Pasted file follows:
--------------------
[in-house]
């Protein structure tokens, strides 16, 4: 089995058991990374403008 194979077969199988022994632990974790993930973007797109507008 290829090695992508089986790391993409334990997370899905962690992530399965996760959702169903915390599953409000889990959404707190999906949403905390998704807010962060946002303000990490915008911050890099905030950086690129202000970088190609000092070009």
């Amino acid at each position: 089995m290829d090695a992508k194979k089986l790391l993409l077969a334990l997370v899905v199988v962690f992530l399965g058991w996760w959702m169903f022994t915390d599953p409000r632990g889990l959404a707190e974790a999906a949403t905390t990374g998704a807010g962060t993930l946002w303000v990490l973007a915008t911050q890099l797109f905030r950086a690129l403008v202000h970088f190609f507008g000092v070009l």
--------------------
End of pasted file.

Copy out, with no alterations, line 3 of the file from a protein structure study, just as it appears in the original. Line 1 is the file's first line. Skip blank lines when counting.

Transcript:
């Amino acid at each position: 089995m290829d090695a992508k194979k089986l790391l993409l077969a334990l997370v899905v199988v962690f992530l399965g058991w996760w959702m169903f022994t915390d599953p409000r632990g889990l959404a707190e974790a999906a949403t905390t990374g998704a807010g962060t993930l946002w303000v990490l973007a915008t911050q890099l797109f905030r950086a690129l403008v202000h970088f190609f507008g000092v070009l």